A 23-year-old worker who drowned in the Thames while being arrested by police has been pictured for the first time.
Liam Allan took to the water at Bill’s Restaurant on Riverside Walk in Kingston, south west London, just after 10.30pm on Friday.
His body was pulled from the water two hours later and pronounced dead after attempted CPR.
Police officers had previously been stopped on Kingston Bridge after an argument and allegations of theft.
The Independent Office of Police Conduct (IOPC) has now launched an investigation into the case.
Liam Allan took to the water at Bill’s Restaurant on Riverside Walk in Kingston, south west London, just after 10.30pm on Friday
Mr Allan as a youth with his father James and stepmother Leanne
Mr Allan’s family told MyLondon he had been drinking but they believed he was “calm” while speaking to police.
Body-worn camera footage is being reviewed, and police say he was not handcuffed.
His father, James Allan, said: “I’m heartbroken. He was just so bubbly. He would talk to anyone. He would do anything for anyone.
“He was a good boy. He tried so hard… He had big dreams [of doing music] and from what I was told he was pretty good too.’
Mr. Allan, who worked as a temp in construction but wanted to be a rapper, is survived by his brother Tyler, 14, sister Jessica, 5, and a brother and two sisters on his mother’s side.
Tributes were also left by the Kingston scene for Mr Allan.
The IOPC said it had begun collecting and reviewing evidence, including footage of the officers’ interaction with Mr Allan.
It is already investigating the death of another man, Oladeji Adeyemi Omishore, 41, who jumped off Chelsea Bridge on June 4 after being tasered three times by police officers.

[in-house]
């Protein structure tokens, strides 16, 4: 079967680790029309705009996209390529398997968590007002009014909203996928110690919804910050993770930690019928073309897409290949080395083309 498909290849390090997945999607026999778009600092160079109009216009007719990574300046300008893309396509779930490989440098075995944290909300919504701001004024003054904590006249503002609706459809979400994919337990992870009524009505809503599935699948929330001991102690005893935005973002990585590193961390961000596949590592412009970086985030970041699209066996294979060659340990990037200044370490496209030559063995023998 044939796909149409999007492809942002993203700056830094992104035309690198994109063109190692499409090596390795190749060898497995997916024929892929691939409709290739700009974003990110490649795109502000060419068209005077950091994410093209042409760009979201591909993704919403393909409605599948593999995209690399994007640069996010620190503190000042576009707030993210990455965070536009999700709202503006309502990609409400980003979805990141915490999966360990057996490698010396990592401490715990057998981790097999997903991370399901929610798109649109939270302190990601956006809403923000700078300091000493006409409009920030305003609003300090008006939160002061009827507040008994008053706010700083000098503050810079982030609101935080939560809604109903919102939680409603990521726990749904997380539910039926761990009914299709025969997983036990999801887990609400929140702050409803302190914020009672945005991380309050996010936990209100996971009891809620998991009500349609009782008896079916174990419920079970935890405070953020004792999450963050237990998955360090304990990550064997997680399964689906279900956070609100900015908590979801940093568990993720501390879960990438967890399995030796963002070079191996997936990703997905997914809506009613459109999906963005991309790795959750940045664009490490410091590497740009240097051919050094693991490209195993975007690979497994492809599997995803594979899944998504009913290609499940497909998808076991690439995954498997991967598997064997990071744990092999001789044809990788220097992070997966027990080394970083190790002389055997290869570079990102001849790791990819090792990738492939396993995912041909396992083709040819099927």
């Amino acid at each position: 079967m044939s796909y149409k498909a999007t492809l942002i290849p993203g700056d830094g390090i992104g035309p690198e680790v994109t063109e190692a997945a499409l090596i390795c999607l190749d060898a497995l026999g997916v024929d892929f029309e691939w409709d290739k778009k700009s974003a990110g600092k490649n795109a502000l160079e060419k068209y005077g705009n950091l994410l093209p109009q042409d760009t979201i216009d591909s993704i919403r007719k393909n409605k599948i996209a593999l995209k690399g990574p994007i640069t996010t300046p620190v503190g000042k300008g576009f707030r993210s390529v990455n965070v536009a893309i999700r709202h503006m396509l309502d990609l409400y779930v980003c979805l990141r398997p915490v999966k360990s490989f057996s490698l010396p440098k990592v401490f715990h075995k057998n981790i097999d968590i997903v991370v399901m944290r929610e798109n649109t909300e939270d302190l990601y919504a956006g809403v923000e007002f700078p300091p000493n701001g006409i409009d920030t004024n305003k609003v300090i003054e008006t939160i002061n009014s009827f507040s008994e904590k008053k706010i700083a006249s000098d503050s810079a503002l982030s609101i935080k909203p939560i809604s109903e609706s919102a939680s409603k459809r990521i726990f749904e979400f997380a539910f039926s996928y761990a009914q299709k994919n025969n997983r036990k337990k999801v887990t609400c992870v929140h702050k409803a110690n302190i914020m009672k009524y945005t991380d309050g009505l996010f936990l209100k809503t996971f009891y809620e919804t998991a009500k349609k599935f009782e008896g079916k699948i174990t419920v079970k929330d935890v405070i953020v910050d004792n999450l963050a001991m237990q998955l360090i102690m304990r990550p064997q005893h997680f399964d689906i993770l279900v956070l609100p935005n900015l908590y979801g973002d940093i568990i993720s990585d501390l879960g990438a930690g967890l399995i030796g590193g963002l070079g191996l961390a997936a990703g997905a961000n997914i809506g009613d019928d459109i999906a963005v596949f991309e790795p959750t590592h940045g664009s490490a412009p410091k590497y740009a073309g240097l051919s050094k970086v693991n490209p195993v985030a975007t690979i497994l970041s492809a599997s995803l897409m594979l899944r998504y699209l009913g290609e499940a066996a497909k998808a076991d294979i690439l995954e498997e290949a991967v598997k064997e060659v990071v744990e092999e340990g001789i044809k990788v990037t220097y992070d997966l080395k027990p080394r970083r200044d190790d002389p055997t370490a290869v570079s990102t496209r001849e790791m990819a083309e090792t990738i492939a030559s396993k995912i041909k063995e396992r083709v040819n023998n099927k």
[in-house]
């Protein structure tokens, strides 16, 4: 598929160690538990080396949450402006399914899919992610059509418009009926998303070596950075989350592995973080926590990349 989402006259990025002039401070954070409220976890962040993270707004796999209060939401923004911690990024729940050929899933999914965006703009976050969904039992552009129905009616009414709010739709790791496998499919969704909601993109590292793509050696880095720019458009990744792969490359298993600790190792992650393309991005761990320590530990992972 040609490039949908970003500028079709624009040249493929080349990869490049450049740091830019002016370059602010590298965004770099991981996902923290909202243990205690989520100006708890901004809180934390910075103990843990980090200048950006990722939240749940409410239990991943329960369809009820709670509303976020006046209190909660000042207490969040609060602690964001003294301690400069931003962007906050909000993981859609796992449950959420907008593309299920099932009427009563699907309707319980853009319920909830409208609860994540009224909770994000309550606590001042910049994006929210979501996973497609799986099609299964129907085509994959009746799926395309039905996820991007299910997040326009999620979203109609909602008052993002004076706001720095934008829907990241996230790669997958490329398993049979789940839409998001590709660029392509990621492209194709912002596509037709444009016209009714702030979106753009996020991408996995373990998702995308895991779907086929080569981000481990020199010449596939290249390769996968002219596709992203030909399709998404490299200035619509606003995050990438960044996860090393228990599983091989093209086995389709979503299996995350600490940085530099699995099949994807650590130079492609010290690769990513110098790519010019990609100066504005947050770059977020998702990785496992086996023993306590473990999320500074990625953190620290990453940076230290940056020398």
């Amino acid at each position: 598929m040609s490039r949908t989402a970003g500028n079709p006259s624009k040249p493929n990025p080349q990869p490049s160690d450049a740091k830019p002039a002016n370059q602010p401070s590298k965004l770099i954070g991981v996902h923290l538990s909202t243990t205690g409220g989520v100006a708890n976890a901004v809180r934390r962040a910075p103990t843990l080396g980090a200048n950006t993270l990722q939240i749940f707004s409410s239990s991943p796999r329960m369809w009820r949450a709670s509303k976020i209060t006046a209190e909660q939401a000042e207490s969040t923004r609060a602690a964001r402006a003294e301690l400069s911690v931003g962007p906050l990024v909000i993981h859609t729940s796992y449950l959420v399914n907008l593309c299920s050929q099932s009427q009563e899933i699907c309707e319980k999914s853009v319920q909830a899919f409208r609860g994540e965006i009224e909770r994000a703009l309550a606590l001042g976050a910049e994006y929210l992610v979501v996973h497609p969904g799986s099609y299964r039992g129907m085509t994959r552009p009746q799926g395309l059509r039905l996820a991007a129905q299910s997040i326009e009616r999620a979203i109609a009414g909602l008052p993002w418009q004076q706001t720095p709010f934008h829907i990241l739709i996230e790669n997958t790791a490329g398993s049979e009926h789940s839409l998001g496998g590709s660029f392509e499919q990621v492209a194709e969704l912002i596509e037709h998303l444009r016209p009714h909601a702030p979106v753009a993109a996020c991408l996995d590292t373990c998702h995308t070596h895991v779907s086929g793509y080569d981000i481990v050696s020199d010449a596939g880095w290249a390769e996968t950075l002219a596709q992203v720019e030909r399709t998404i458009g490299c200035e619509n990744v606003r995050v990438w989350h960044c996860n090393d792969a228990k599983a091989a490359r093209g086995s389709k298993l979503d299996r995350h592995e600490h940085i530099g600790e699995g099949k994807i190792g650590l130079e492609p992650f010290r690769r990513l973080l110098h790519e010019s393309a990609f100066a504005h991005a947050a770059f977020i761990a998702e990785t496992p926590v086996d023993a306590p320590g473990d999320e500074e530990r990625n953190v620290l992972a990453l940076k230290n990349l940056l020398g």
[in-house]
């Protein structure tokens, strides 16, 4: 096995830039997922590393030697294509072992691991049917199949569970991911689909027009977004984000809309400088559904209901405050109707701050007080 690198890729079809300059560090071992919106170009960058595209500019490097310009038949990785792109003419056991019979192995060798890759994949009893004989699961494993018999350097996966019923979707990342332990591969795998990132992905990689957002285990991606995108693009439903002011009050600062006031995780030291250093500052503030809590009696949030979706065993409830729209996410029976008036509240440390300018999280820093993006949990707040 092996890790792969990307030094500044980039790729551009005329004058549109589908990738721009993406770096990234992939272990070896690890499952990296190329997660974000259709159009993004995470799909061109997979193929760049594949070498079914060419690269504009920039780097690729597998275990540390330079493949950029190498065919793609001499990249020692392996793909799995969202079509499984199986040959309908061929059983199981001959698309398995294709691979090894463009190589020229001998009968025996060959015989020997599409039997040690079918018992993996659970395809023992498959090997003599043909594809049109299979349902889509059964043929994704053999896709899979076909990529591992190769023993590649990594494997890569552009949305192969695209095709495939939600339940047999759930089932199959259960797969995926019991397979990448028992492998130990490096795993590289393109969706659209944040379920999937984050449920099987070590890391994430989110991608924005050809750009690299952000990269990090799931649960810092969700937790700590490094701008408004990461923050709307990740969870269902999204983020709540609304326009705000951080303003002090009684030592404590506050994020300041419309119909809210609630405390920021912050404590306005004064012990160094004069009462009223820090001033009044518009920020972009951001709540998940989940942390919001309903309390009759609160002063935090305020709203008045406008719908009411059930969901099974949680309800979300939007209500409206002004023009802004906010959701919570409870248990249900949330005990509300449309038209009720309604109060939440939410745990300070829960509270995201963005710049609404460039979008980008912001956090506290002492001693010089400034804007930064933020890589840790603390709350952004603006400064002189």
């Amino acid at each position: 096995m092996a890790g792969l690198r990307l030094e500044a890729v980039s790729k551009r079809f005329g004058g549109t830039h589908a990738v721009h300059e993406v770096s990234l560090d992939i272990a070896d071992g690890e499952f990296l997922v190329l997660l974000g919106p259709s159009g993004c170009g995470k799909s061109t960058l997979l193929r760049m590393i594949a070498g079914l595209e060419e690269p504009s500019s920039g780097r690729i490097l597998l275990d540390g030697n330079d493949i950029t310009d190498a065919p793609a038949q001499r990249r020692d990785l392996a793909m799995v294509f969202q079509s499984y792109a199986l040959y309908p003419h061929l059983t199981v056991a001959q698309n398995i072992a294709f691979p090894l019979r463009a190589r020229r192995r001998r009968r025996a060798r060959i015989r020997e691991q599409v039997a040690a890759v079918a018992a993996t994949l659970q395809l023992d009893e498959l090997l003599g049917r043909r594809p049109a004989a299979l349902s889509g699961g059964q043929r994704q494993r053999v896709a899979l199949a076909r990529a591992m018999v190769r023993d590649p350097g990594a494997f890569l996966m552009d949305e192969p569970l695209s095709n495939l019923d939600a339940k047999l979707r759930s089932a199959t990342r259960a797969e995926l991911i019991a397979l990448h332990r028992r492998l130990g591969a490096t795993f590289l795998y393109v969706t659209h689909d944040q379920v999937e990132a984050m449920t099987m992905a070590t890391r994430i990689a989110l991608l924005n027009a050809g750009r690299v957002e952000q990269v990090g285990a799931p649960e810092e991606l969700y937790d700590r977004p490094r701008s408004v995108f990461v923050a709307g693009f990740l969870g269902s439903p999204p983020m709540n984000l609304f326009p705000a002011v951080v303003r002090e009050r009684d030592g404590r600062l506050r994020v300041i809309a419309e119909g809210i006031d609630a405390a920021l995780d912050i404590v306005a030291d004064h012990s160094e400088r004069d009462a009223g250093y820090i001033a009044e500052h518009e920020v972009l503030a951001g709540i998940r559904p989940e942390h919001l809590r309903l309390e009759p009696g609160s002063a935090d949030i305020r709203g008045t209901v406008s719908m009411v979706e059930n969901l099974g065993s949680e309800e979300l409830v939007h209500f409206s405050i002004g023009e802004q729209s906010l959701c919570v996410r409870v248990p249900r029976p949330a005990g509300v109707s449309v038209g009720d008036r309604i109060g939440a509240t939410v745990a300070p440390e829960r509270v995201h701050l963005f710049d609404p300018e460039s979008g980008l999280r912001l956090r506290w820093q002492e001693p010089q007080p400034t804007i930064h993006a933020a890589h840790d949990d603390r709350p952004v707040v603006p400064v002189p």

Mr Allan’s body was pulled from the water two hours later and pronounced dead after an attempt at CPR
The full statement from the Met Police reads: “At around 10:30pm on Friday August 26, police on a routine patrol on the Kingston Bridge were pulled over to a verbal altercation involving a man and woman who knew each other were.
“A report of theft was filed. Officers were in the process of arresting the man, believed to be in his 20s, when he entered the water. He had not been handcuffed.
“An inter-agency response to locate the man has been launched involving the Met’s Marine Policing Unit, the National Police Air Service, the London Fire Brigade and the RNLI.
“The man was pulled out of the water around 12:30 a.m. and treated by paramedics. Despite their best efforts, he was pronounced dead. The man’s family has been informed.
“Police cordons remain in place and investigations are ongoing. The Met’s Directorate of Professional Standards has made a referral to the Independent Office for Police Conduct.’
The IOPC said it had begun collecting and reviewing evidence, including footage of the officers’ interaction with Mr Allan
Assistant Deputy Commissioner Laurence Taylor said: “My thoughts and those of the Metropolitan Police Service are with the friends and family of the man who sadly lost his life following this incident.